The Ryan Court held that the "something more" was lacking there because "[e]vidence of coerciveness or a serious state enforcement effort . . . was completely wanting." Id. at 741-42. In reaching that conclusion, the First Circuit agreed with the district court that the DEC letters "[l]ack[ed] any significant indicia of adversariness." Id. at 742. The Court observed that those letters did not contain hortatory language. Furthermore, the Circuit Court noted, as did the district court, that those letters did not even mention a "demand" or an "order". Id. Also, the Court commented upon the fact that the DEC letters did not place the insured under any "compulsion to begin a cleanup of the site." Id. Finally, the Court was persuaded by the fact that the DEC had no intention of pursuing treatment, storage and disposal violations against the insured; nor did the DEC intend to cause the insured any "undue hardship". The First Circuit characterized the DEC's statements in Ryan as "mild," stating that they were in "marked contrast to the adversarial posture adopted by the state agency in Avondale,. . . ." Id. (citation omitted).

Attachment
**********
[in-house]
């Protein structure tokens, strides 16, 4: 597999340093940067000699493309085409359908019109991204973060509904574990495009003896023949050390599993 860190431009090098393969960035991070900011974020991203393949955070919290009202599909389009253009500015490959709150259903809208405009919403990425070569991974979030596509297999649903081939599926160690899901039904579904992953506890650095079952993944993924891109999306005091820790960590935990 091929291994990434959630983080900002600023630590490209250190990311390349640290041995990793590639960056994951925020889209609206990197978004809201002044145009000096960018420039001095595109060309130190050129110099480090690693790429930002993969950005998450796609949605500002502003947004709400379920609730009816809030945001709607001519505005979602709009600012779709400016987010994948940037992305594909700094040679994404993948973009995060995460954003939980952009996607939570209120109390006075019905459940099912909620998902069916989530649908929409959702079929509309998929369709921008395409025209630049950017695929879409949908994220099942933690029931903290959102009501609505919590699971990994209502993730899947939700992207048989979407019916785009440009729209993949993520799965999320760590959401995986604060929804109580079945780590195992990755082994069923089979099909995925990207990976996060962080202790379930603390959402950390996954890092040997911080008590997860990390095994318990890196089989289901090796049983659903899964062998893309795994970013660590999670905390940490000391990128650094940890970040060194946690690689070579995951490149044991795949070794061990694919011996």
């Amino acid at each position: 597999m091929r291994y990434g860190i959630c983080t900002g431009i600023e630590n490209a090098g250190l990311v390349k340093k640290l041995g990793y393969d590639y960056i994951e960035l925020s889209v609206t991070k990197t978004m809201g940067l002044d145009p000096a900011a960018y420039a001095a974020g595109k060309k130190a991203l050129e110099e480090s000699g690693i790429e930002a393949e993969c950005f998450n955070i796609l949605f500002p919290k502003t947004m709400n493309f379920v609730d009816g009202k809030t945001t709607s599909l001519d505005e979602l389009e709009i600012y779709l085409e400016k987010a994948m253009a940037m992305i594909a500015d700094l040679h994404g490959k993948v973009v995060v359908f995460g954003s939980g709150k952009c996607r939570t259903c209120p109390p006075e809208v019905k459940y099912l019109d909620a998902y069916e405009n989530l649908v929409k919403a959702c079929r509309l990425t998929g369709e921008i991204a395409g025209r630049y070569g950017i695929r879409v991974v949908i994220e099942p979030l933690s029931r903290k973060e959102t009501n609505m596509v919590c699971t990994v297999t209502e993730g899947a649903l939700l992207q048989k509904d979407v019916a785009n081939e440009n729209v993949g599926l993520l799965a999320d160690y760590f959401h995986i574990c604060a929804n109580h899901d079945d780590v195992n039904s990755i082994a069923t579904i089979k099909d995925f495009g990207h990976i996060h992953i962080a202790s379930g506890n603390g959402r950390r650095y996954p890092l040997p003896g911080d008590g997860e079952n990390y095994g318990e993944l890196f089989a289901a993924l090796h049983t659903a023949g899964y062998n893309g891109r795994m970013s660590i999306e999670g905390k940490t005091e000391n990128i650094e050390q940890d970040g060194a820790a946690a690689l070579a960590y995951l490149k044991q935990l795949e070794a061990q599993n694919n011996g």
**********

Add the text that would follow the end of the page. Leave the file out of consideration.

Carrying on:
With those two differing scenarios in mind, the court will next consider the unique factual circumstances presented herein. Even though Colonial Tanning has now received the DEC complaint, Wausau and Liberty Mutual forcefully argue that that complaint is a mere "formality;" and thus there is no suit against which they must defend. The basis for that argument is that although Colonial Tanning has received the DEC complaint — a "traditional hallmark of litigation"*fn37 — as previously discussed, on November 6, 1990, the same date as the complaint, it also executed two consent orders. One of those orders provided, inter alia, that the DEC would not institute an action or proceeding for penalties so long as Colonial Tanning complied with the terms and conditions of that order.*fn38 Of more significance, perhaps, is the fact that Colonial Tanning agreed to pay a $25,000 civil penalty to the DEC.*fn39 In the second more detailed consent order, Colonial Tanning and the DEC agreed to stay the administrative proceeding pending completion of the ...